Photo courtesy of the Canadian Hockey League
With the recent news of the NHL and NHLPA agreeing upon a return-to-play format, it comes with the hope that certain timelines will follow in the near future. That means an increase in the amount of pre-draft hype that will circulate most social media platforms, where any avid fantasy hockey participant will have their eyes peeled to the trends that will help in preparation for their own drafts.
At this point in time it is still too early to say what format the NHL will take in outlining a lottery system for those seven teams that will not be playing in the 24-team playoff format: Detroit, Ottawa, San Jose, Los Angeles, Anaheim, New Jersey or Buffalo. It is also still a possibility for teams that will participate in the play-in round may also be allowed to be a part of the lottery.
Here are some things to keep in mind that the NHL is still trying to iron out with respect to the entry draft:
- One of the biggest issues concerning the time the draft is held is that certain NHL teams are in a position to trade players and picks to set themselves up for future years. For instance, the Montreal Canadiens have 14 picks (the Ottawa Senators have 13) in this year’s draft and could package those for a roster player in the 2020-21 season. If the draft happens prior to the 2020 playoffs, will trading for players be allowed?
- Draft-eligible prospects want to know which team drafts them so that they can better prepare for 2020-21 training camps. Although there are only a handful of players that may make the cut and play in the NHL next season, players would prefer instruction from their respective NHL team in terms of workout regimes and a small percentage of players that can decide which league to participate in.
- If the draft is held prior to the resumption of NHL play, will drafted players be eligible to play in the 2019-20 playoffs? That seems unlikely, but it is still on the table at this point in time.
- A small percentage of NHL scouts will have the contracts they signed with NHL organizations expire in the next month. How will that work if/when the expiration date happens prior to the draft? Could the contracts be extended for a brief period of time?
- I have heard musings whether a draft can be done in segments. Would it be possible to allow the seven teams that will not be participating in the 24-team format to hold their draft at a different date compared to other NHL teams? It would allow the NHL to take the center stage multiple times throughout the next several months and give hockey writers and journalists much to speculate about in the meantime.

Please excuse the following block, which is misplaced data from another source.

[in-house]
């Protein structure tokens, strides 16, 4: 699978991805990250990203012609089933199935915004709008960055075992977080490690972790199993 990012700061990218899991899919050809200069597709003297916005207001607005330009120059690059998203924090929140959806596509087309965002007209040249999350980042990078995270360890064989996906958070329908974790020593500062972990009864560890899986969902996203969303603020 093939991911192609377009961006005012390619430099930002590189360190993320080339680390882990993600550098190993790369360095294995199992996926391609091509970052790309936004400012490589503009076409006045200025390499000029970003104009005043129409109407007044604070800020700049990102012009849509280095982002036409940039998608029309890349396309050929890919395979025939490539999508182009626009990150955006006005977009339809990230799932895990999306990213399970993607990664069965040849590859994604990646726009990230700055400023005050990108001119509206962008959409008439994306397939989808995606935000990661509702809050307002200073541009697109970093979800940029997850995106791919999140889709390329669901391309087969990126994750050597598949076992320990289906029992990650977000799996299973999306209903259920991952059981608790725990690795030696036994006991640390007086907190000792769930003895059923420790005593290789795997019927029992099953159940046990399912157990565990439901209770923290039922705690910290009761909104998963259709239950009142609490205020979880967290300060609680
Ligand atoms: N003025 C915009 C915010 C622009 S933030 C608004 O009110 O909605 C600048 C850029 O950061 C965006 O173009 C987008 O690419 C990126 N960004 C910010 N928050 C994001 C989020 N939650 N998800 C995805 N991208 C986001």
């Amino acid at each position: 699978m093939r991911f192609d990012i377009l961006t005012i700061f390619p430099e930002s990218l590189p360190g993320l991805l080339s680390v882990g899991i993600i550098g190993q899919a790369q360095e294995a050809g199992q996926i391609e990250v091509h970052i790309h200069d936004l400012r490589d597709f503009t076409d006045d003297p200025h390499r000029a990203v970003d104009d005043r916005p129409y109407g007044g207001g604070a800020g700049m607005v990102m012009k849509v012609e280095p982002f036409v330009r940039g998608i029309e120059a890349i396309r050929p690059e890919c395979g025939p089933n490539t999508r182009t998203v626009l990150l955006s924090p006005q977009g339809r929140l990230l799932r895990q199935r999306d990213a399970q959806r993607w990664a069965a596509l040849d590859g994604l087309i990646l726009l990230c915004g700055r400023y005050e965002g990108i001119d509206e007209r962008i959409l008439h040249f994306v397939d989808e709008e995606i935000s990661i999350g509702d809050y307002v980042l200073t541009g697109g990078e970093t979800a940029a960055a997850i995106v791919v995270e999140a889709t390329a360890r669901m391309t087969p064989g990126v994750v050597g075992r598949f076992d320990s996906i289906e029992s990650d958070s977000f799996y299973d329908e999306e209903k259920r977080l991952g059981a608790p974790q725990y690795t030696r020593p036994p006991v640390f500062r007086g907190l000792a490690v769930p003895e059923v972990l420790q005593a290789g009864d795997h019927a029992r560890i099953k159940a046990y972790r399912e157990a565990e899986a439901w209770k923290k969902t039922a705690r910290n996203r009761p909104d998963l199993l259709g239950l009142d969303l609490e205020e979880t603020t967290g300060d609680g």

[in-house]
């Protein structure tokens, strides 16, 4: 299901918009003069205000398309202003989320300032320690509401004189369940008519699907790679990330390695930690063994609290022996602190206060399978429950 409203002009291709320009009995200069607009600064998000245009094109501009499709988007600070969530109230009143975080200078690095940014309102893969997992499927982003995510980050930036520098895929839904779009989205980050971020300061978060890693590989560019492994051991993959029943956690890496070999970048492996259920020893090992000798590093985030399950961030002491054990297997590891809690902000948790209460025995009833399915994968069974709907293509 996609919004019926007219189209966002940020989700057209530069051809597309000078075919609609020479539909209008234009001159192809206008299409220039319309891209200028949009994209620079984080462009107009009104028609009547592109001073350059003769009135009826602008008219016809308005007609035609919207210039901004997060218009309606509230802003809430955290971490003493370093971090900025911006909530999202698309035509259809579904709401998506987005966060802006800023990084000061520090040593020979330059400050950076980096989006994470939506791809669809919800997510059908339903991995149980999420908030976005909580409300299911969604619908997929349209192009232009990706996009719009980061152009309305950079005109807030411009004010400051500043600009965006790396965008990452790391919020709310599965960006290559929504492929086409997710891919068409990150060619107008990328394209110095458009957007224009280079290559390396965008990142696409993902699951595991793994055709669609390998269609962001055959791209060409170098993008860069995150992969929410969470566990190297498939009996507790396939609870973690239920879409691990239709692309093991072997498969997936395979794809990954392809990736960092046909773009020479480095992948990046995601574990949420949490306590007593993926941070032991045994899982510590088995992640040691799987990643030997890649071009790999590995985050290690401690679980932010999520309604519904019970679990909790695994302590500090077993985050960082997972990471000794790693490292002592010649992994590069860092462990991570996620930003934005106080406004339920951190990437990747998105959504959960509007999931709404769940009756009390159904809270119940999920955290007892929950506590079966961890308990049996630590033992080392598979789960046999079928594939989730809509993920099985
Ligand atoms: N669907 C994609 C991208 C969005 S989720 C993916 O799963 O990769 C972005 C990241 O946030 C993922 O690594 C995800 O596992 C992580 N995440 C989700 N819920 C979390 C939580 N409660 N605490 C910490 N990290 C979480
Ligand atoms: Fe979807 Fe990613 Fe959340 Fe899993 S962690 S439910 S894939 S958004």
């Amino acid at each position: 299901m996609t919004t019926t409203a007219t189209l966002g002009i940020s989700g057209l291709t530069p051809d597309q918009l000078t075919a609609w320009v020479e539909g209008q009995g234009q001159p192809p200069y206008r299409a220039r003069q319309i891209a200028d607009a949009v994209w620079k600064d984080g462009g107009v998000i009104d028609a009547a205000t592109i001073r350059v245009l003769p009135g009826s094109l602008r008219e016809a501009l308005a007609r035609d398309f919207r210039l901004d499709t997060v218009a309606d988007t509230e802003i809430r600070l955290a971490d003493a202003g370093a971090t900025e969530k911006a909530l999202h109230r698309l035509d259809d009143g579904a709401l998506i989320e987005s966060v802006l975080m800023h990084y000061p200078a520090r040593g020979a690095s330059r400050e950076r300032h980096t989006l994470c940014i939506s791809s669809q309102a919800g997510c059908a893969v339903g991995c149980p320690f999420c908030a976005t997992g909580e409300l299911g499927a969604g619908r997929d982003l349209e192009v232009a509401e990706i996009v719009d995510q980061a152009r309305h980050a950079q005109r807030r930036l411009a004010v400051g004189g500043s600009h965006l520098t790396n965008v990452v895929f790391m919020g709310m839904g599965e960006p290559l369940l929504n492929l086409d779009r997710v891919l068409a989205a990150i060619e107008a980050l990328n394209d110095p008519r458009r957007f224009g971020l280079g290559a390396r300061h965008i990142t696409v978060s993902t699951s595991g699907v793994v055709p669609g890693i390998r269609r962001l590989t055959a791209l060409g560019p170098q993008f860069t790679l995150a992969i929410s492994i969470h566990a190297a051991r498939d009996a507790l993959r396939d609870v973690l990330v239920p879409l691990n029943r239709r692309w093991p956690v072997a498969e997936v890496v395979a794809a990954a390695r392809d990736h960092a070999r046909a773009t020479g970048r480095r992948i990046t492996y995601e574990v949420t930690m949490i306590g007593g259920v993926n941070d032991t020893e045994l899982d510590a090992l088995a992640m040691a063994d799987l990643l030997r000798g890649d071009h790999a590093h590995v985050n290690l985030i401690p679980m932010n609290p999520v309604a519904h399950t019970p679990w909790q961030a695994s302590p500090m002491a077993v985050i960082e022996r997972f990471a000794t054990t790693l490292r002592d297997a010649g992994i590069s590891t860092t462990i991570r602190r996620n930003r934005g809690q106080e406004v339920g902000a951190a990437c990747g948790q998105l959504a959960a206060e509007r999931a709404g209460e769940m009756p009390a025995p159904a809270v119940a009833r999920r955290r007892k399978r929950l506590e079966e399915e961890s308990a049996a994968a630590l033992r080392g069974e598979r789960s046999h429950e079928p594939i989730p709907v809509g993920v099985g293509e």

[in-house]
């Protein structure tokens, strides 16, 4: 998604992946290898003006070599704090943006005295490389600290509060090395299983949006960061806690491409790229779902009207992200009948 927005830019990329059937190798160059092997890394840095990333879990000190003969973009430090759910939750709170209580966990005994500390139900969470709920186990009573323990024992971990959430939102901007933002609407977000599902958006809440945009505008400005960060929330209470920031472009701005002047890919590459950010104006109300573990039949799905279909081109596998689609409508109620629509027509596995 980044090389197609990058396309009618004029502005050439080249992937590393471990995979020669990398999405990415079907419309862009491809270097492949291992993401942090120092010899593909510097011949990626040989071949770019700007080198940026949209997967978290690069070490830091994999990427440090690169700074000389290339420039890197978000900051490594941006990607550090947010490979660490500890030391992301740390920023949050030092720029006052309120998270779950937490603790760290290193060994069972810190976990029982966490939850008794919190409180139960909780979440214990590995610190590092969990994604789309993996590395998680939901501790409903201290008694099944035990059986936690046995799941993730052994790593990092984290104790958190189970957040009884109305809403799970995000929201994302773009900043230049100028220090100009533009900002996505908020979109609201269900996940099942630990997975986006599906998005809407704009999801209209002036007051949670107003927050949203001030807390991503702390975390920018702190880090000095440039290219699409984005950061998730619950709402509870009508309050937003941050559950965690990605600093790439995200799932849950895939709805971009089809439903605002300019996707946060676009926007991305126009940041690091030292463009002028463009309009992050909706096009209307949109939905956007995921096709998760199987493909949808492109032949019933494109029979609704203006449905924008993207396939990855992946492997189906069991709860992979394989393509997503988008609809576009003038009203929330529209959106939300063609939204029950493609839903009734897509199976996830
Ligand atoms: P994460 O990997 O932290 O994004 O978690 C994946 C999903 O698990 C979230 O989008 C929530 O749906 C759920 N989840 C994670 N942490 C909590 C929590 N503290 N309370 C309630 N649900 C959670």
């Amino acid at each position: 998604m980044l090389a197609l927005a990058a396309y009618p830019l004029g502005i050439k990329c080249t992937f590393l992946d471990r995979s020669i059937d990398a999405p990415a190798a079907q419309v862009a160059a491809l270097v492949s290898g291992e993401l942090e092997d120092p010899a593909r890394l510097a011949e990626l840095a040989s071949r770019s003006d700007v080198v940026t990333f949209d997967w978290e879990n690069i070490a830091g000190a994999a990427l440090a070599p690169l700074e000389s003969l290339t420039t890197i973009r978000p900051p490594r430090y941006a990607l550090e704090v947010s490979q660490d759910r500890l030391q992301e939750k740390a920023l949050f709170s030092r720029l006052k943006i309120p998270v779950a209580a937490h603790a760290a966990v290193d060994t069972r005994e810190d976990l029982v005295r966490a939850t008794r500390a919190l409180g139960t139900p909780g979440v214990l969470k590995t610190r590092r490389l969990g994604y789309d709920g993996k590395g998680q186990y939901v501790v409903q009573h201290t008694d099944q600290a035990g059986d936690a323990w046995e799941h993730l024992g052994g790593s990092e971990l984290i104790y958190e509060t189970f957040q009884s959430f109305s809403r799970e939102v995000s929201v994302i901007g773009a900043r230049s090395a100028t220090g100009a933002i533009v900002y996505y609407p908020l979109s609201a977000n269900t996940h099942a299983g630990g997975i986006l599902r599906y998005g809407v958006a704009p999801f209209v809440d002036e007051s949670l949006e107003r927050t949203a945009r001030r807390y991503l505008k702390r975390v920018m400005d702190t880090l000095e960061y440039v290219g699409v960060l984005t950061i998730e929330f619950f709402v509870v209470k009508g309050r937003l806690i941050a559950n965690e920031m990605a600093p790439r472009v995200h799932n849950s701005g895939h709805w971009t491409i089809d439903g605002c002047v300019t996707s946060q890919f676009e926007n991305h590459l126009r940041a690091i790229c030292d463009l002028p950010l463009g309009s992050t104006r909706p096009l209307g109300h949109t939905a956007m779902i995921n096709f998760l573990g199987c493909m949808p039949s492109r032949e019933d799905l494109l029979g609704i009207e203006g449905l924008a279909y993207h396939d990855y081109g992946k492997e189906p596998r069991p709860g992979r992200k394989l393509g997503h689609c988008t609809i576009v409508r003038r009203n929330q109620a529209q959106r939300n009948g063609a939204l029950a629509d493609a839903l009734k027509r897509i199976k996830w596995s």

- Some leagues – primarily the Russian MHL and KHL – start earlier than others and may require contract obligations from draft-eligible prospects. This could increase the ‘Russian factor’ perspective for certain players.
I will not try to speculate the outcomes of these bullet points but let those at the NHL-level take on the task and responsibility that comes with that. It is impossible to make every player, team executive, and hockey fan happy, but as long as the NHL has the player’s and associated worker’s health as their top priority, then I think it is up to us to go with the flow.
On a personal note, I am starting to do some research for my own fantasy leagues and the Dobber Fantasy Report that will be coming out once the NHL finalizes some dates. I wanted to take a look back at last year’s top-50 rankings to see which prospects I was highest and lowest on, and perhaps come up with a rationale (or lack thereof) explaining why I had projected a player away from the consensus. It is a difficult task trying to remember what I was thinking at the time more than a year ago, but I will do my best to come up with some type of reasoning.
To make it onto the top-50 prospects list a player cannot have played in a single NHL game, and either have their rights owned by an NHL team or be draft-eligible this year.
In ranking the players, defensemen are ranked where every goal counts two points, and an assist only one. Forward goals and assists are each worth a single point.
My strategy for creating my overall list is fairly simple: in a one-for-one fantasy trade based on that scoring system, who would I rather have on my team.
Players I Ranked Higher Than Consensus
Mathew Boldy – Consensus: 31, Myself: 20 – Call it a hunch, but I think when this year’s Dobber Prospect Report comes out, I will once again be significantly ahead of the consensus in rating Boldy compared to his peers. Anyone that looks solely at Boldy’s offensive point production will be missing the full picture, and that can certainly give you a leg-up on your competition. An uncharacteristically slow start saw Boldy pick up only a single point in his first 13 games. However, ask anyone that watched a significant amount of his time on ice – including his coach – was shocked that his on-ice play did not translate to the scoresheet. Then something clicked. In his final 14 games, Boldy picked up 20 points.
Ryan Merkley – Consensus: 33, Myself: 14 – Out of the 15 writers that contributed, four did not have Merkley ranked inside their top-50. The warts that resulted in his drop during his draft year before eventually being taken by the San Jose Sharks have not left the aura that surrounds him, but his offensive upside is nearly unparalleled. Granted, I think the fact that both Karlsson and Burns are locked up for quite some time certainly hinders the probability that he will earn a top power-play spot with the Sharks for the foreseeable future. However, Merkley’s trajectory reminds me a lot of Tony DeAngelo’s and any fantasy GM that was willing to be patient with his progress ended up with a player that finished top-four in NHL defensemen scoring this year. It would not surprise me in the least if someday we look back and say the same about Merkley. It also would not surprise me if he leads the league in scoring… in Europe after never playing an NHL game. Merkley is the definition of a boom or bust fantasy prospect.